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Infrared Communication by Squirrels

August 17, 2007

California ground squirrels (Spermophilus beecheyi) have evolved a special way to defend their young against rattlesnakes: they heat their tails, deterring the snakes, researchers find. No other species is known to communicate with infrared radiation, the authors write.

Squirrels wave their tails at snakes—a behavior called tail flagging—in order to appear bigger and signal aggression. It has long been a paradox that squirrels will wave their tails at rattlesnakes even more vigorously in the dark than in daylight. Rattlesnakes can sense infrared radiation, and Aaron Rundus and colleagues suspected that signaling invisible to the human eye was taking place.

Using an an infrared imaging video camera, the researchers filmed squirrel-rattlesnake and squirrel-gopher snake encounters in the laboratory. The squirrels turned on the heat in tail-waving displays of aggression when confronted by Northern Pacific Rattlesnakes (Crotalus oreganus oreganus). Faced with gopher snakes (Pituophis melanoleucus), which cannot detect infrared, the squirrels waved their tails, but kept them cool. The researchers also confronted rattlesnakes with a stuffed robotic squirrel model fitted with a heatable tail. The rattlesnakes were wary of the waving robotic tail, but especially so when it was heated to the same temperature as the tail of a live squirrel engaging a rattlesnake. According to the authors, the squirrels appear to have evolved the ability to heat their tails at will especially to communicate with rattlesnakes.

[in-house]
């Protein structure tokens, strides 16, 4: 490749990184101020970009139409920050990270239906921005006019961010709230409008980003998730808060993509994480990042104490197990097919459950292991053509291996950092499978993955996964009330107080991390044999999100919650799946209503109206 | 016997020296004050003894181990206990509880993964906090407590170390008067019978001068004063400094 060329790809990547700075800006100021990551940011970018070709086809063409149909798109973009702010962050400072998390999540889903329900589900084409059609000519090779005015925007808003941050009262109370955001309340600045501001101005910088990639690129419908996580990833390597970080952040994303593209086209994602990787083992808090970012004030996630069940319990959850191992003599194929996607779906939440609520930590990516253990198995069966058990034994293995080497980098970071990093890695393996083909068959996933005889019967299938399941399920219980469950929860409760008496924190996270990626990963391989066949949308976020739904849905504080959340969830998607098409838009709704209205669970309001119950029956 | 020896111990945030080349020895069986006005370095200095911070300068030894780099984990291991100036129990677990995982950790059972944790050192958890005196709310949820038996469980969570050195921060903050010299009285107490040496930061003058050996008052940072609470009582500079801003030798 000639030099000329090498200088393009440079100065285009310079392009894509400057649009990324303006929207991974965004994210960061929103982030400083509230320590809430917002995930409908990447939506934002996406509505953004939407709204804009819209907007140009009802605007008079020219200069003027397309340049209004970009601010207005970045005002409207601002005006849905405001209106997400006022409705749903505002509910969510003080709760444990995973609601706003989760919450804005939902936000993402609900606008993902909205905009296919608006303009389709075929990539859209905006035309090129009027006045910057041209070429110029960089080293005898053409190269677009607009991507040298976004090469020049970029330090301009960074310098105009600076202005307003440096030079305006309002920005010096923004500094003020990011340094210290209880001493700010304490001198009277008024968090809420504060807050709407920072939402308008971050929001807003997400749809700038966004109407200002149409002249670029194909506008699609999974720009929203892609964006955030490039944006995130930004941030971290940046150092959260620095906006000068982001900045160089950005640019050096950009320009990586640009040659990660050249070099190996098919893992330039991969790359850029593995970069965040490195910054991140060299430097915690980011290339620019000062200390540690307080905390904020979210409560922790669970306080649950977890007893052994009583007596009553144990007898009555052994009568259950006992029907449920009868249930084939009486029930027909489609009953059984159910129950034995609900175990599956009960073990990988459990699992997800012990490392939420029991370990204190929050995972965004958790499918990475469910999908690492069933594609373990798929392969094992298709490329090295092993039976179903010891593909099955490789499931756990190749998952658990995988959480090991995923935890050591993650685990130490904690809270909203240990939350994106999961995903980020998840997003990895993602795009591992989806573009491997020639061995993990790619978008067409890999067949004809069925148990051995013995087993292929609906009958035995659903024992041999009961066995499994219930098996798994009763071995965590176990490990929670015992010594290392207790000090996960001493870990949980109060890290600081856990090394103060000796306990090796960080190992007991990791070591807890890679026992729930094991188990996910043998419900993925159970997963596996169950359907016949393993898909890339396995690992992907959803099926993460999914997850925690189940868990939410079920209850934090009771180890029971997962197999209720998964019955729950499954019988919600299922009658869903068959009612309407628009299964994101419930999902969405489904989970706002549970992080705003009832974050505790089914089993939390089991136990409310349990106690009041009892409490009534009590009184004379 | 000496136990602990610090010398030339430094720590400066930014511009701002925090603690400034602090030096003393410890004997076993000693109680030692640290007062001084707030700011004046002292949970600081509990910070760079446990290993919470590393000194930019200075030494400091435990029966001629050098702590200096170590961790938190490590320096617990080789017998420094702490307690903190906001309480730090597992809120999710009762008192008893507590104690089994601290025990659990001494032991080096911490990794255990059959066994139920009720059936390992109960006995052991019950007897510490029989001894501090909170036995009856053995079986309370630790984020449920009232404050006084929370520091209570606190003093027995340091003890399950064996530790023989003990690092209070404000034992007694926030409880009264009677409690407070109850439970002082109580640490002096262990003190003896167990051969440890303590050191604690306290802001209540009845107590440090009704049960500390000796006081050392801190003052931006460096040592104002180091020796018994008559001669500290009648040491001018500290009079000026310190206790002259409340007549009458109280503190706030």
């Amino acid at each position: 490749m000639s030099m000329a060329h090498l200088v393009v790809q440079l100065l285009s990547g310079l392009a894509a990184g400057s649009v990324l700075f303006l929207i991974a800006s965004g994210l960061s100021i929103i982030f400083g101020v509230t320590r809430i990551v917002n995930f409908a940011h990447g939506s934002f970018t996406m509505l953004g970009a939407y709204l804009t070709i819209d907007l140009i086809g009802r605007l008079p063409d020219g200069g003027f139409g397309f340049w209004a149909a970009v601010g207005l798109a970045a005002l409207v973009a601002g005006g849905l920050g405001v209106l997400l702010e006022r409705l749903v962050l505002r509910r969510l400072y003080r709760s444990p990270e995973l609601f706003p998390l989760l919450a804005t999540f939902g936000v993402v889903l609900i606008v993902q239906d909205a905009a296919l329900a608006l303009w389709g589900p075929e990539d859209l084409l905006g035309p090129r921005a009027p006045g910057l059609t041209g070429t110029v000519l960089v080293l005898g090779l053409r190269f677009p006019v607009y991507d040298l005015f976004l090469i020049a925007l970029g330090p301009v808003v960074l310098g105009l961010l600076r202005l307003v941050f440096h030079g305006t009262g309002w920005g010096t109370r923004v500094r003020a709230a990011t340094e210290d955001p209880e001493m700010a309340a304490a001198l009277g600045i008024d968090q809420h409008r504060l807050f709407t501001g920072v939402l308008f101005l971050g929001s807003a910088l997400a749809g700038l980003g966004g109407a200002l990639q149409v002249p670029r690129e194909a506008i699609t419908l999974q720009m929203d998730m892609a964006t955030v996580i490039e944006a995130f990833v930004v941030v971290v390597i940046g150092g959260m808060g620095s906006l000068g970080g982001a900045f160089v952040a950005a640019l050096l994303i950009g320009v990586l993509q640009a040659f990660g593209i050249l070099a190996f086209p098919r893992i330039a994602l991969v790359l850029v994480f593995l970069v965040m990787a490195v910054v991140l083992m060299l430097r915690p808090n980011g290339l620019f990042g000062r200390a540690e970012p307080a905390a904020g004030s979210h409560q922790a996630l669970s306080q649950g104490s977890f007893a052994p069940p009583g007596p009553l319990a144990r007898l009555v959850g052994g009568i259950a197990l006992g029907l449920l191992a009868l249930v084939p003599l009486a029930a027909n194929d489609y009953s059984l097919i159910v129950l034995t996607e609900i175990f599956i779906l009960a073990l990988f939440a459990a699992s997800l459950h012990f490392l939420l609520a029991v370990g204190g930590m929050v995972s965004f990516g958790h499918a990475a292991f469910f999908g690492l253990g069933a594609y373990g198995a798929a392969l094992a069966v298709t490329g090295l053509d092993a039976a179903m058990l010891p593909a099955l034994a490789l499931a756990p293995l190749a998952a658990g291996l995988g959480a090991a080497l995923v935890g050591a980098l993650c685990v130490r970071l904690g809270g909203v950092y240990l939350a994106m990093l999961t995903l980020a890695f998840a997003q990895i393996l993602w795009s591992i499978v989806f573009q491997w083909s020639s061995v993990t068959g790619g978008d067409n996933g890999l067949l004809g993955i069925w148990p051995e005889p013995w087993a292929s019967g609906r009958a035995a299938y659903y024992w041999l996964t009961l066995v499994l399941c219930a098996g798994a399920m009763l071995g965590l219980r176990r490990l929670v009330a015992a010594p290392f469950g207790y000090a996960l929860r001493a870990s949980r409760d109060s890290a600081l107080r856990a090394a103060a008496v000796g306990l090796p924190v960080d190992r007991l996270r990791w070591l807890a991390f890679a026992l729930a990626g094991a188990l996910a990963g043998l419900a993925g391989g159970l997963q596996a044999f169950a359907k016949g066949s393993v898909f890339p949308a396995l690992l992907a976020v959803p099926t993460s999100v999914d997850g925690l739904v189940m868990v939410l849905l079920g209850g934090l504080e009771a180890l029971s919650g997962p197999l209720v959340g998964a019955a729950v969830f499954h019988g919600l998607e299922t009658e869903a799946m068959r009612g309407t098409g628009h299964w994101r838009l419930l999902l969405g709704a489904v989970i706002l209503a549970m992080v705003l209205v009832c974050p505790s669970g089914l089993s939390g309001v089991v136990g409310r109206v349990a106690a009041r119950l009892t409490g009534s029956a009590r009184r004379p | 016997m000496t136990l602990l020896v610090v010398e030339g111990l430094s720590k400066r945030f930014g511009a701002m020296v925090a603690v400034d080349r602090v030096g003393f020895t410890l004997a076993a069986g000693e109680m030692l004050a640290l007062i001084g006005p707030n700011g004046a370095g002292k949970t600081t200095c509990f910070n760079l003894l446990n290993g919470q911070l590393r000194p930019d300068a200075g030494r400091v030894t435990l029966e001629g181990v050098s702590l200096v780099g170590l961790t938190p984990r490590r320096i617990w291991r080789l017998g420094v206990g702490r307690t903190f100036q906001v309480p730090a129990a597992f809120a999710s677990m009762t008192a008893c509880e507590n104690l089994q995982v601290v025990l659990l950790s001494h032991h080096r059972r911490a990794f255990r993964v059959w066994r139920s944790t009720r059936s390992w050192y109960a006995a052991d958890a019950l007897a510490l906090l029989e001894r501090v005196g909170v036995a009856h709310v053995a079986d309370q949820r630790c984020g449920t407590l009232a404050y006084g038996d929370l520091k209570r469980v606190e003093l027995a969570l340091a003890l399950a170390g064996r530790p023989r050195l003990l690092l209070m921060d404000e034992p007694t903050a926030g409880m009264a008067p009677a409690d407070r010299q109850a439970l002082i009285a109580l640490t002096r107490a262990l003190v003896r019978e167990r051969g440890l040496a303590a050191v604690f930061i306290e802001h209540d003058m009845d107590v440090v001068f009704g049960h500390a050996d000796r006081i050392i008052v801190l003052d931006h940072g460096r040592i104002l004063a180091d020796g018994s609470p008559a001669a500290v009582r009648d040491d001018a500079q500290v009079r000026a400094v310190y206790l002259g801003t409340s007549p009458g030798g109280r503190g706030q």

[Chipmunks (Tamias striatus) and Gray squirrels (Sciurus carolinensis) have been observed by other researchers tail flagging at timber rattlesnakes (Crotalus horridus), causing the snakes to abandon their attacks, but these studies did not include infrared measurements.]

Abstract adapted from a PNAS press release, © 2007, PNAS

“Ground squirrels use an infrared signal to deter rattlesnake predation,” Aaron S. Rundus, Donald H. Owings, Sanjay S. Joshi, Erin Chinn, Nicolas Giannini, August 17, 2007. PNAS Paper, available free, includes infrared video

Aaron Rundus, Department of Psychology, University of California, Davis